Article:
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Agwu, Chiori O C; Beug, Hans-Jürgen (1982): Palynology of marine sediment cores from the West African coast. PANGAEA, https://doi.org/10.1594/PANGAEA.548485, Supplement to: Agwu, COC; Beug, H-J (1982): Palynological studies of marine sediments off the West African coast. Meteor Forschungsergebnisse, Deutsche Forschungsgemeinschaft, Reihe C Geologie und Geophysik, Gebrüder Bornträger, Berlin, Stuttgart, C36, 1-30

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Abstract:
Seven sediment cores from the cruises of the "Meteor" and "Valdivia" were examined palynologically. The cores were retrieved from the lower continental slope in the area of between 33.5° N and 8° N, off the West African coast. Most of the cores contain sediments from the last Glacial and Interglacial period. In some cases, the Holocene sediments are missing. Some individual cores contain sediments also from earlier Glacial and Interglacial periods. The main reason for making this palynological study was to find out the differences between the vegetation of Glacial and Interglacial periods in those parts of West Africa which at present belong to the Mediterranean zone, the Sahara and the zones of the savannas and tropical forests. In today's Mediterranean vegetation zone at core 33.5° N, forests and deciduous forests in particular, are missing during Glacial conditions. Semi-deserts are found instead of these. In the early isotope stage 1, there is a very significant development of forests which contain evergreen oaks; this is the Mediterranean type of vegestation development. The Sahara type of vegetation development is shown in four cores from between 27° N and 19° N. The differences between Glacial and Interglacial periods are very small. It must be assumed therefore that in this latitudes, both Glacial and Interglacial conditions gave rise to desert generally. The results are in favour of a slightly more arid climate during Glacial and more humid one during Interglacial periods. The southern boundary of the Sahara and the adjacent savannas with grassland and tropical woods were situated more to the south during the Glacial periods than they were during the Interglacial ones.
In front of today's savanna belt, it can be seen from the palynological results that there are considerable differences between the vegetation of Glacial and Interglacial periods. The woods are more important in Interglacial periods. During the Glacial periods these are replaced from north to south decreasingly by grassland (savanna and rainforest type of vegetation development). The southern limit of the Sahara during stage 2 was somewhat between 12° N and 8° N which is between 1.5 and 5 degrees in latitude further south than it i s today.
Not only do these differences in climate and vegetation apply to the maximum of the last Glacial and for the Holocene, but they apparently apply also to the older Glacial and Interglacial periods, where they have been found in the profiles. The North African deset belt can be said to have expanded during Glacial times both towards the north and towards the south. All the available evidence of this study indicates that the grass land or the semi-desert of the Southern Europe cam einto connection with those of the N Africa; there could not have been any forest zone between them. The present study was also a good opportunity for investigating some of the basic marine palynological problems. The very well known overrepresentation of pollen grains of the genus Pinus in marine sediments can be traced as fa as 21° N. The present southern limit for the genus Pinus is on the Canaries and on the African continent as approximately 31° N. Highest values of Ephedra pollen grains even occur south of the main area of the present distribution of that genus. These does not seem to be any satisfactory explanation for this. In general, it would appear that the transport of pollen grains from the north is more important than transport from the south.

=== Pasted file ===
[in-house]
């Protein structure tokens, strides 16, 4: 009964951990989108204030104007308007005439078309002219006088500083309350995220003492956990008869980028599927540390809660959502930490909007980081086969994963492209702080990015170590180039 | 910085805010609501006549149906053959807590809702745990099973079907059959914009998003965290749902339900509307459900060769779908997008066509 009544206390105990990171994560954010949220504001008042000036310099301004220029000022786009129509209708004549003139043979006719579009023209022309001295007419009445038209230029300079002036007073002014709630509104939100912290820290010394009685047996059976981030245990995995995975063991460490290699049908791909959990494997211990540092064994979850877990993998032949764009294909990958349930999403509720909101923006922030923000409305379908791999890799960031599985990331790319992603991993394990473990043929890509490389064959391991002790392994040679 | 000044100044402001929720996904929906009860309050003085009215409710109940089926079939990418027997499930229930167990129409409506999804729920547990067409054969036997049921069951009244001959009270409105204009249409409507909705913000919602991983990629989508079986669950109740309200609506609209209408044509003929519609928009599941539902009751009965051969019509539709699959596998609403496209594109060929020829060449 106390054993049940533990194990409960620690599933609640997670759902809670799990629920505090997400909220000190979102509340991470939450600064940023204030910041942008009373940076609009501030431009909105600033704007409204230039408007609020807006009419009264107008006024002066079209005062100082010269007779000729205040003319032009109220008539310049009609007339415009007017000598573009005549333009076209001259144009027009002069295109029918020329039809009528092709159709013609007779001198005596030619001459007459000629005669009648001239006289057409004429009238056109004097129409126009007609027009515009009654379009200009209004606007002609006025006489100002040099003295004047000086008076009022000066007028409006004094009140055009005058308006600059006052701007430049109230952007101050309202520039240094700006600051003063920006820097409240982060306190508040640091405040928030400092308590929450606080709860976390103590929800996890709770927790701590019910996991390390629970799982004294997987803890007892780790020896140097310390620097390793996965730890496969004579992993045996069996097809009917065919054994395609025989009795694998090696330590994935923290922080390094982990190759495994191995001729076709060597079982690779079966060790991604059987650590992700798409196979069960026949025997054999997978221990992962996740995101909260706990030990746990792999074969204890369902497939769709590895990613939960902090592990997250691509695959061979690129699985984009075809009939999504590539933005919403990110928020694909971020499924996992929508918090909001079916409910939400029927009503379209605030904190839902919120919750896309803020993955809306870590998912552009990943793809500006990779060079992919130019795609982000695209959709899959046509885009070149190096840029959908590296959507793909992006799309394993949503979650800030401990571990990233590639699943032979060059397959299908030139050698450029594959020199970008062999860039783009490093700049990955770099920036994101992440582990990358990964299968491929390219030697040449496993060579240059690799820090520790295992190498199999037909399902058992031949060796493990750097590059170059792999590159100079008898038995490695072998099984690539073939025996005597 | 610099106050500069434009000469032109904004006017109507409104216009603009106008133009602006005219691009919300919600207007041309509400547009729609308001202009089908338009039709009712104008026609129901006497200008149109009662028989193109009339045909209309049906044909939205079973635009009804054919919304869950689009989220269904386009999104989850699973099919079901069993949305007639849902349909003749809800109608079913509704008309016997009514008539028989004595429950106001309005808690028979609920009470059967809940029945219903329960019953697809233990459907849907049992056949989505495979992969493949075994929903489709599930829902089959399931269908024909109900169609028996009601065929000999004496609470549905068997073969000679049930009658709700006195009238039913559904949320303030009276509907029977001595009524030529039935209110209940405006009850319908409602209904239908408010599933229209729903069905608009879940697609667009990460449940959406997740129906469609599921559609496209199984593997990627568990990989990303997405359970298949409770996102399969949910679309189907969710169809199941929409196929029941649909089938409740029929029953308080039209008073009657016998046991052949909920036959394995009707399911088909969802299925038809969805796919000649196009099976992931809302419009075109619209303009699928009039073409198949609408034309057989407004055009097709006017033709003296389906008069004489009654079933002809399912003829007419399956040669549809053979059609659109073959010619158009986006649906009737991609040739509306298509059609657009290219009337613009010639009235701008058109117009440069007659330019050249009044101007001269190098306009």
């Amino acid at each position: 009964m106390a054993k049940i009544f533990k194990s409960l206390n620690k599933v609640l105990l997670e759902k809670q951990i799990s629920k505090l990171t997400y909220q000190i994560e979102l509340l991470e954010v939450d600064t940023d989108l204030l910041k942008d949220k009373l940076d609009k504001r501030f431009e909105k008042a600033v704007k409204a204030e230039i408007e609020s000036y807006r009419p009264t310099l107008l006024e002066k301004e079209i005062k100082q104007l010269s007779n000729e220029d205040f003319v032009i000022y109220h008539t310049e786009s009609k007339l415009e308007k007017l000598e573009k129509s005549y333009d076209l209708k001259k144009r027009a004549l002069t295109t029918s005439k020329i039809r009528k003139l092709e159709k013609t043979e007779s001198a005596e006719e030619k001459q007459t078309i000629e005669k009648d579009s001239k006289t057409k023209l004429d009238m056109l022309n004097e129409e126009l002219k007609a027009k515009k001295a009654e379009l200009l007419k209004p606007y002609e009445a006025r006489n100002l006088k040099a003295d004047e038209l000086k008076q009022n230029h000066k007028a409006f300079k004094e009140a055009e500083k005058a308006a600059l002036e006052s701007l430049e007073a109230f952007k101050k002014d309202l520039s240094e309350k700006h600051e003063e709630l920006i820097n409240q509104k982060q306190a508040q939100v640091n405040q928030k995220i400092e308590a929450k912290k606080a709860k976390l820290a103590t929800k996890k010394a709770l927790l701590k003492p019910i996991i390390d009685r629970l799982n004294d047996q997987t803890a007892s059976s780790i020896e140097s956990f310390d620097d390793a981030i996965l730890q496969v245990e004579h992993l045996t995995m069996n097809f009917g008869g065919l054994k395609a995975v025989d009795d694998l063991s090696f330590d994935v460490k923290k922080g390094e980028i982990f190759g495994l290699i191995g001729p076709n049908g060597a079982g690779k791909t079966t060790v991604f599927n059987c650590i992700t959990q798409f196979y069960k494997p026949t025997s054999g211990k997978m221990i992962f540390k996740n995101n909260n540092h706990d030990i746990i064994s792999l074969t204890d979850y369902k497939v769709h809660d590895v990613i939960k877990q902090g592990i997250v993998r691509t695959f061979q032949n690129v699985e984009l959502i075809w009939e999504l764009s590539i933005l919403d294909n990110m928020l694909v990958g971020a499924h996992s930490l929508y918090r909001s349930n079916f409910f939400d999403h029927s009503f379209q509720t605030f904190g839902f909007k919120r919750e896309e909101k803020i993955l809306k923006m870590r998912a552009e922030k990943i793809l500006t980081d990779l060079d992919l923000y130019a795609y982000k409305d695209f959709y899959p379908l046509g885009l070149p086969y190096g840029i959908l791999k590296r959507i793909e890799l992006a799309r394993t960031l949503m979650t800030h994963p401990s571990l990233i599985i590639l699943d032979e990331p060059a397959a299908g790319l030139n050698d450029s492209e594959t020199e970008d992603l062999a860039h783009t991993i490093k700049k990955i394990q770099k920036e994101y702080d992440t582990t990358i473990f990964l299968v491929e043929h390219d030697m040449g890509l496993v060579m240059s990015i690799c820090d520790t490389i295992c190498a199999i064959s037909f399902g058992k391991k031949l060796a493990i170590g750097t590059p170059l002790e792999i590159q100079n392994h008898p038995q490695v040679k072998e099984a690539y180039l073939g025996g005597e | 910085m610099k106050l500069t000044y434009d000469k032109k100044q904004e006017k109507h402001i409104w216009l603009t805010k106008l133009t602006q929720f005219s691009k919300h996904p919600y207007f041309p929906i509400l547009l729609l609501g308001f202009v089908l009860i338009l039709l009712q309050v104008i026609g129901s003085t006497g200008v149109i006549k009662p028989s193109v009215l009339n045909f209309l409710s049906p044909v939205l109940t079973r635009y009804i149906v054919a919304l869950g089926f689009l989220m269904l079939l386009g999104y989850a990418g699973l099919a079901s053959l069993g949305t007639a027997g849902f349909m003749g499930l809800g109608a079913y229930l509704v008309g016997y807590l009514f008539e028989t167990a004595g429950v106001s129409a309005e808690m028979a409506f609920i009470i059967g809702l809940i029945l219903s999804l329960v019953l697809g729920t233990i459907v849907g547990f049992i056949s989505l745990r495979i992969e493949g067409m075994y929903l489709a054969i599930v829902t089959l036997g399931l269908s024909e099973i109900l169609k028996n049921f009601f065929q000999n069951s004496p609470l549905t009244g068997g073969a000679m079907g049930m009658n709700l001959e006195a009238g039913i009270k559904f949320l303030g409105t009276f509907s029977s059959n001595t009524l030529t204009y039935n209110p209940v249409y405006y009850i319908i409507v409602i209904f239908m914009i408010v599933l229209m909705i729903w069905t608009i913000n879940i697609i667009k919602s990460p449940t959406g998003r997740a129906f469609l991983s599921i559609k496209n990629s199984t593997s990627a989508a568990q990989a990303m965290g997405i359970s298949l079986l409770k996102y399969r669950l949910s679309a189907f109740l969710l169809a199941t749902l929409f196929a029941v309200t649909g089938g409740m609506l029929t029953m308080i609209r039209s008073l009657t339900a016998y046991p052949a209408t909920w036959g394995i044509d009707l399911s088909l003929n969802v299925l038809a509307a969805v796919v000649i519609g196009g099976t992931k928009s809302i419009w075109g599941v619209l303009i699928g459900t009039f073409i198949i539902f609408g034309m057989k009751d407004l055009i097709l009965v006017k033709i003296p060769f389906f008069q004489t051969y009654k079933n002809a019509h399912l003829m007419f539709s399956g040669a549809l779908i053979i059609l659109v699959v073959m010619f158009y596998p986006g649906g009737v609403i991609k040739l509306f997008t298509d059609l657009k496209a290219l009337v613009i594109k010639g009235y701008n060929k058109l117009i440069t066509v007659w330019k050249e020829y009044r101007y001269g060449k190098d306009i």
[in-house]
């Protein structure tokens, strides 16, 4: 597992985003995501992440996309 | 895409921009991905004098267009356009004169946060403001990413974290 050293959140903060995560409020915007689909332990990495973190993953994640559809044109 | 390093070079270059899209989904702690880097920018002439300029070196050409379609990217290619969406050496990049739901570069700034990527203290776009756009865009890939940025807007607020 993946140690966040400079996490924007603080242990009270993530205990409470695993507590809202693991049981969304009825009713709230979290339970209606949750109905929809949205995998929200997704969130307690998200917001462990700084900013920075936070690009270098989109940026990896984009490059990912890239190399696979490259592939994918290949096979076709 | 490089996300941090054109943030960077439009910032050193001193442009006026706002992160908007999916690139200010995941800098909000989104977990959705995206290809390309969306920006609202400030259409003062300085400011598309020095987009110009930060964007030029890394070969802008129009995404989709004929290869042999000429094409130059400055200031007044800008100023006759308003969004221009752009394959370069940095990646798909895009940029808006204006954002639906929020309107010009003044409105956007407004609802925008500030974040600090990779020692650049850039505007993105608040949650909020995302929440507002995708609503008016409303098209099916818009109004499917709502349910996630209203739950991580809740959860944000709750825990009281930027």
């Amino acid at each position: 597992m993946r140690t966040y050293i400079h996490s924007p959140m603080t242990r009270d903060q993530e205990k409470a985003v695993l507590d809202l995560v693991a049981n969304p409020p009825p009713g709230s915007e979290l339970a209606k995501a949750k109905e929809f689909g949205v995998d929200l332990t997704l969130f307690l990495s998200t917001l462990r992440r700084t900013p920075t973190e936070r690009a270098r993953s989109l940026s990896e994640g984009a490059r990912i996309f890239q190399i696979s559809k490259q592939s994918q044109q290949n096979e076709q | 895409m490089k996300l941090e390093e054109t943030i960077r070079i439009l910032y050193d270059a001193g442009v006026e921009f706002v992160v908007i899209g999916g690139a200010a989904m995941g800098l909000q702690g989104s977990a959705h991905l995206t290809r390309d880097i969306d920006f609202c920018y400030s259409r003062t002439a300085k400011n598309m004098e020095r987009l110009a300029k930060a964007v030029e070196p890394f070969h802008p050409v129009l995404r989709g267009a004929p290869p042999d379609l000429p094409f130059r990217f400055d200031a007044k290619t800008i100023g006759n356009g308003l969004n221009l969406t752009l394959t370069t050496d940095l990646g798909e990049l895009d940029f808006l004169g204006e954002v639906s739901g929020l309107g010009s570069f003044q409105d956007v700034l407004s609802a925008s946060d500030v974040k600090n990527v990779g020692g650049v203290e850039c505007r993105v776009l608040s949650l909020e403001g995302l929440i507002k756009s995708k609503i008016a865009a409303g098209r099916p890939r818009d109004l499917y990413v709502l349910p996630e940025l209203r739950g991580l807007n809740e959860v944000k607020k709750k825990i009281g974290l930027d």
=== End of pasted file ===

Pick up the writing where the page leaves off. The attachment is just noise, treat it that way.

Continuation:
The results so far, indicate strongly that further palynological studies are necessary. These should concentrate particularly on cores from between 33° N and 27° N as well as between 17° N and 10° N. It would also be useful to have a more detailed examination of sediments from the last Intergalcial period (substage 5 e). Absolute pollen counts and more general examination of surface samples would be desirable. Surface samples should be taken from the shelf down to the bottom of the continental slope in different latitudes.
Coverage:
Median Latitude: 21.176104 * Median Longitude: -15.914186 * South-bound Latitude: 7.701000 * West-bound Longitude: -18.930000 * North-bound Latitude: 33.620000 * East-bound Longitude: -9.408333
Date/Time Start: 1971-10-31T00:00:00 * Date/Time End: 1973-03-22T15:12:00
Event(s):
GIK12309-3 * Latitude: 26.838330 * Longitude: -15.110000 * Date/Time: 1971-10-31T00:00:00 * Elevation: -2749.0 m * Recovery: 7.5 m * Location: East Atlantic * Campaign: M25 * Basis: Meteor (1964) * Device: Sphincter corer (SPC)
GIK12310-4 * Latitude: 23.498333 * Longitude: -18.716667 * Date/Time: 1971-11-02T00:00:00 * Elevation: -3080.0 m * Recovery: 5.57 m * Location: East Atlantic * Campaign: M25 * Basis: Meteor (1964) * Device: Kasten corer (KAL)
GIK12329-6 * Latitude: 19.371700 * Longitude: -18.930000 * Date/Time: 1971-11-09T00:00:00 * Elevation: -3320.0 m * Recovery: 8.45 m * Location: East Atlantic * Campaign: M25 * Basis: Meteor (1964) * Device: Sphincter corer (SPC) * Comment: offset to GIK12329-4 = 9 cm
Size:
7 datasets

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